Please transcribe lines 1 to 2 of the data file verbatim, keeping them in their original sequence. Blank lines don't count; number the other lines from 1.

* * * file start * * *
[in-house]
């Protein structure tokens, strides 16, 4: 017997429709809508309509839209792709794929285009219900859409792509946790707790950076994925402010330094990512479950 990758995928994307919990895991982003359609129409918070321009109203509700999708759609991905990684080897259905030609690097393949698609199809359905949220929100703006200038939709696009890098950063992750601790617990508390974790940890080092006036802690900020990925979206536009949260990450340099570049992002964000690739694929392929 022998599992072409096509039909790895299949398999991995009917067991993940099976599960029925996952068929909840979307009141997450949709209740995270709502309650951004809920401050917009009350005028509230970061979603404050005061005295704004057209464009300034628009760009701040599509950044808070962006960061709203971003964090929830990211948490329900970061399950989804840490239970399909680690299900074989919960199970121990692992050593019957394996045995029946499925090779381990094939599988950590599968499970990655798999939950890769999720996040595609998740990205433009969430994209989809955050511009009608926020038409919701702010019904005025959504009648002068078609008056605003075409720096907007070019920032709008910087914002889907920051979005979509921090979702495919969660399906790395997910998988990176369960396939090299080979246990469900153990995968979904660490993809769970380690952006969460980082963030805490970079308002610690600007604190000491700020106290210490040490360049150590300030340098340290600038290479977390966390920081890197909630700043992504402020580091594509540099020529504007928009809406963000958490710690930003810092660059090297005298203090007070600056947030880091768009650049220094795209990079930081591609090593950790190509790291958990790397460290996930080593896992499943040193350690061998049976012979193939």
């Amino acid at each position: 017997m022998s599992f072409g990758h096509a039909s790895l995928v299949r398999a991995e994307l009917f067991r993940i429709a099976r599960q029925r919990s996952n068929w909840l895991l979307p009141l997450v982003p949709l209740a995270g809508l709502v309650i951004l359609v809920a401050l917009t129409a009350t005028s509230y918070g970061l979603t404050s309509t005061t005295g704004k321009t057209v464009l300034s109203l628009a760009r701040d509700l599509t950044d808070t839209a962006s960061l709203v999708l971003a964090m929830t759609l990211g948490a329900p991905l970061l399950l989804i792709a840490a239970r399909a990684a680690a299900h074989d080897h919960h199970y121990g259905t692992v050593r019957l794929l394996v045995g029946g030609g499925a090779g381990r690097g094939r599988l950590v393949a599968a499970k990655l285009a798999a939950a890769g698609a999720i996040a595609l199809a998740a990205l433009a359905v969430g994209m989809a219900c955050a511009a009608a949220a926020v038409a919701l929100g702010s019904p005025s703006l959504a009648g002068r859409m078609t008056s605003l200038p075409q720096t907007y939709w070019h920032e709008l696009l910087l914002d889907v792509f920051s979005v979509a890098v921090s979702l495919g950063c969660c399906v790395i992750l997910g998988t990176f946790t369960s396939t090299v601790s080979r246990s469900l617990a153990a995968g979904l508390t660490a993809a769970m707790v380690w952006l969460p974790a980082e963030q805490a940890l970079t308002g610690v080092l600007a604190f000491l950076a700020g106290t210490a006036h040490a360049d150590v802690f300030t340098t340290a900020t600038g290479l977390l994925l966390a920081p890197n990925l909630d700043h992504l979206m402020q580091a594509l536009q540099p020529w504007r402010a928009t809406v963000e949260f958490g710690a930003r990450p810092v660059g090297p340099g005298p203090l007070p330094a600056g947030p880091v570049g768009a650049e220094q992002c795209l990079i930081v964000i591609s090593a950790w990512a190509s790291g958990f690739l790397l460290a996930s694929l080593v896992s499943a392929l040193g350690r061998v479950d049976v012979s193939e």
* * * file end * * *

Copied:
[in-house]
């Protein structure tokens, strides 16, 4: 017997429709809508309509839209792709794929285009219900859409792509946790707790950076994925402010330094990512479950 990758995928994307919990895991982003359609129409918070321009109203509700999708759609991905990684080897259905030609690097393949698609199809359905949220929100703006200038939709696009890098950063992750601790617990508390974790940890080092006036802690900020990925979206536009949260990450340099570049992002964000690739694929392929 022998599992072409096509039909790895299949398999991995009917067991993940099976599960029925996952068929909840979307009141997450949709209740995270709502309650951004809920401050917009009350005028509230970061979603404050005061005295704004057209464009300034628009760009701040599509950044808070962006960061709203971003964090929830990211948490329900970061399950989804840490239970399909680690299900074989919960199970121990692992050593019957394996045995029946499925090779381990094939599988950590599968499970990655798999939950890769999720996040595609998740990205433009969430994209989809955050511009009608926020038409919701702010019904005025959504009648002068078609008056605003075409720096907007070019920032709008910087914002889907920051979005979509921090979702495919969660399906790395997910998988990176369960396939090299080979246990469900153990995968979904660490993809769970380690952006969460980082963030805490970079308002610690600007604190000491700020106290210490040490360049150590300030340098340290600038290479977390966390920081890197909630700043992504402020580091594509540099020529504007928009809406963000958490710690930003810092660059090297005298203090007070600056947030880091768009650049220094795209990079930081591609090593950790190509790291958990790397460290996930080593896992499943040193350690061998049976012979193939």